BA: You talk about beauty in the book, and particularly push against the idea that being attracted to beautiful athletic bodies is somehow wrong.
DY: A common misconception about fitness people is that they're superficial and shallow because they look at themselves in the mirror. There's nothing wrong with enjoying beauty, or even your own beauty. There is a genuine human longing for certain kinds of harmony and proportion, new lines and shapes. Those do appear when you build muscles and lose fat. And I have to be honest: I do enjoy looking at these intricate patterns of muscle groups as they form on my body. It's perfectly natural to be gratified by these shapes.
The problem is when we turn this into a universal standard of beauty, which is bullshit. There is no such thing.
The other problem is when you think physical beauty means anything more than that, when you look at someone's physical appearance and try to guess their morality, which happens far too often. There's a really nasty trend in media and pop culture where people hate on fat people, who are seen as "obviously greedy and lazy and stupid." There are whole television shows premised on the idea that we punish fat people, or we enjoy watching them punished because deep down we know they deserve it. This has zero to do with reveling in your body and zero to do with fitness. It is entertainment of the most vulgar kind.
The fact that you do or do not have superficial beauty says nothing about the rest of your life. You don't deserve any more or less respect or happiness than anyone else. It's possible to have stunning physique that required decades of meticulous planning and effort — and still be a dick.
BA: Another problem with appreciating beauty is that sometimes our admiration can turn into ogling.
DY: Yes, there's a fine line between appreciating and perving.
For example, there's a US sprinter named Carmelita Jeter, who had these black and white nudes taken for ESPN. They're just exquisite! The power in her body, the harmonies, the proportions are incredible. That is a perfectly healthy admiration, looking at what she's made with her body. But it becomes a problem when the only way I can appreciate a physique like that is sexually. Then it becomes about how can I possess that person rather than appreciate what they've made of themselves. And with that sexualization comes dehumanization. That physique becomes purely an object for your pleasure.
We know how women are often treated: they're valued for their exterior and nothing else. That's dehumanizing. What I'm saying it it's possible to appreciate the exterior without rest of that horrible oppression. I don't need to rob Carmelita of her full humanity in order to recognize that her exterior is beautiful.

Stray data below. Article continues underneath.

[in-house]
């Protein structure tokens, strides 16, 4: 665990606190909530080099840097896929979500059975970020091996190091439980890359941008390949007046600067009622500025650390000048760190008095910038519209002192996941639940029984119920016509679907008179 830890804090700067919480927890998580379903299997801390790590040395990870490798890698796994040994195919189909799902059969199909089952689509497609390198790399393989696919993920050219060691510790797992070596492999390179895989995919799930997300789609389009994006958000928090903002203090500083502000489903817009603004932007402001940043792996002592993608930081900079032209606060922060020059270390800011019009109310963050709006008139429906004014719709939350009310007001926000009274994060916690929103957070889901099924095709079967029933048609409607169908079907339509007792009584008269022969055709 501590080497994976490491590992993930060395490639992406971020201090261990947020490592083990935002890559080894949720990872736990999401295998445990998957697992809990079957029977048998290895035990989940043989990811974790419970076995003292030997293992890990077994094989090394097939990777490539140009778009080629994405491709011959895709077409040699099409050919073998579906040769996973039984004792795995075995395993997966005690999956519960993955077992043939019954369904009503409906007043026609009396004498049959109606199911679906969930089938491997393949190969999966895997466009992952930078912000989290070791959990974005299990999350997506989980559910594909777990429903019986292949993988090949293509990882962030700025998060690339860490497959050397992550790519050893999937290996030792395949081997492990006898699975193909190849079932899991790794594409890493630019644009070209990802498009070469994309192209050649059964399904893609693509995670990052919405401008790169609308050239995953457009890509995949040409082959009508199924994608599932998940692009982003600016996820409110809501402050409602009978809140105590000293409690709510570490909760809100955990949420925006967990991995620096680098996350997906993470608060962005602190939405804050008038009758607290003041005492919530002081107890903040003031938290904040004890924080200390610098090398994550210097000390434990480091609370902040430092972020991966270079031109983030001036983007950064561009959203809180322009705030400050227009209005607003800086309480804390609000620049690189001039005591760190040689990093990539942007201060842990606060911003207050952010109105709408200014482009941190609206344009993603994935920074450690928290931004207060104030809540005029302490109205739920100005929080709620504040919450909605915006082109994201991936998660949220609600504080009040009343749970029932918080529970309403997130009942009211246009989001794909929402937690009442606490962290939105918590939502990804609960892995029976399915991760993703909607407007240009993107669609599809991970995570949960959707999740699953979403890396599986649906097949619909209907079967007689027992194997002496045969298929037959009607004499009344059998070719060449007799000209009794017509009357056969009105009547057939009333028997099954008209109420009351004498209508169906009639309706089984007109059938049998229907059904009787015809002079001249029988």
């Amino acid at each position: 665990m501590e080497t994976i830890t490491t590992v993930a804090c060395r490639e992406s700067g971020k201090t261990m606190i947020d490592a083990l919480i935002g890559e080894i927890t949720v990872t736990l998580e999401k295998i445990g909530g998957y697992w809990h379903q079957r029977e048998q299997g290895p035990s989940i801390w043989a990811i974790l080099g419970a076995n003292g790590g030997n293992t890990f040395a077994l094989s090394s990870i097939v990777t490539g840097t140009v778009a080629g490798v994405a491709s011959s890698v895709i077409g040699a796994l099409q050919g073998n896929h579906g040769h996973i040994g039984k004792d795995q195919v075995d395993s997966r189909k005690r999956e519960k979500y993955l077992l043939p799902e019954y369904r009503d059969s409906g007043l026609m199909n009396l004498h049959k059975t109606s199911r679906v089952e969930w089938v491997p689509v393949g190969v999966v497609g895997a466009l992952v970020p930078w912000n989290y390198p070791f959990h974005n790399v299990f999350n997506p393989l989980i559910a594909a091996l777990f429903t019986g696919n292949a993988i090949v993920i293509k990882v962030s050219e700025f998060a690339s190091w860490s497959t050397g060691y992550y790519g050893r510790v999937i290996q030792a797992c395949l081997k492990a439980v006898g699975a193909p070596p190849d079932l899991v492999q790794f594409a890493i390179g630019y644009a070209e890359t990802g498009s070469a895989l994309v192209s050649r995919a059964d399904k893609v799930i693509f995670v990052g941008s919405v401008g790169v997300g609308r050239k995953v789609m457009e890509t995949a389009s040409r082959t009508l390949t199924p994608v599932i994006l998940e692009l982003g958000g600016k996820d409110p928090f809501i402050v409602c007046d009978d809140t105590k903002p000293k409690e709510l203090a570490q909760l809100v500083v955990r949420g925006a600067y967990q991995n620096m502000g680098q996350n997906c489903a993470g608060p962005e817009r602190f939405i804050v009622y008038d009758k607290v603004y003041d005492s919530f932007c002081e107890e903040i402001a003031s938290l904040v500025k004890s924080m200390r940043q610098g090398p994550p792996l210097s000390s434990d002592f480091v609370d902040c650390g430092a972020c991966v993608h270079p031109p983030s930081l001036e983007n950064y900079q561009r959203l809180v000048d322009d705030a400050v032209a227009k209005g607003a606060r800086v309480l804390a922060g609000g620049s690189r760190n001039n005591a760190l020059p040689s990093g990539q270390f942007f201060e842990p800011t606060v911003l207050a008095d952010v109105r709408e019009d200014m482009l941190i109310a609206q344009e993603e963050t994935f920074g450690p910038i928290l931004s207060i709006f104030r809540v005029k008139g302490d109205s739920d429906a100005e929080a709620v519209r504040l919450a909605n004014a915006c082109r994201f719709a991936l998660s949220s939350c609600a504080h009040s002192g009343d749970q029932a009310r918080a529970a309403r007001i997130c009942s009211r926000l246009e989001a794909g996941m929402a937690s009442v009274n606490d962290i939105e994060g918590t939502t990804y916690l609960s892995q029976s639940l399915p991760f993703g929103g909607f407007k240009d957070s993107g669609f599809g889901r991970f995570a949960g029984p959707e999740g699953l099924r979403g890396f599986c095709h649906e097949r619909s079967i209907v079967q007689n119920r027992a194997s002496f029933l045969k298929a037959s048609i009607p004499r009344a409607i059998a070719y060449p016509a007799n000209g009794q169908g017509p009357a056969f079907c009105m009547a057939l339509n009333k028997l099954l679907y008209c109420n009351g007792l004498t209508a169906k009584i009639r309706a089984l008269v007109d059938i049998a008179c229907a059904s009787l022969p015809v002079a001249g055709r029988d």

BA: What advice would you give inactive people looking to start exercising?
DY: The first thing is: be realistic. If you are surrounded by images of elite athletes, you may be focusing on the wrong goal. Instead of enjoying the experience, you're trying to match others' achievement. Which is likely to end badly, for most of us. One way to fix this is to think about practices, not outcomes. Rather than saying I've got to lose this much fat by this date, say I'm going run this many times a week, and I'm going to enjoy the feeling of my legs running around neighborhood, and I'm going to run past something I've never seen before. Concentrate on regular practices, not ideal goals.
Second, be realistic about what you're likely to do. For many of us, getting to the gym on our way home from work is not something we're going to do. You may do it when the novelty is there for a few months, but eventually, it'll be thing that goes, because it's slightly inconvenient. Build your routines into your daily life. I do almost all my exercises from home. I run around where I live. I do planks, push-ups, sit-ups, kettle bells. Most importantly I have a chin-ups set. And I do it because its 20 feet away. If I have to drive to the gym, it's going to be problem.
Third, focus on your whole humanity, not just your bodily machine. If your whole focus is on how much weight you've lost, or how fast you're running, or how much you can bench, sooner or later that's going to wear thin. Or you'll reach those and plateau. It's far better to focus on intellectual enhancements: to experience the reverie of walking, the sublime of swimming. When you focus on the experience, that will keep you exercising for 30 or 40 years. Don't think of it as an abs tune-up.
BA: Can you summarize all of your thoughts about exercise into one guiding mantra for workouts?
DY: Revel in your whole humanity. Not just your mind or your body.
How to Think About Exercise is on sale now in the US.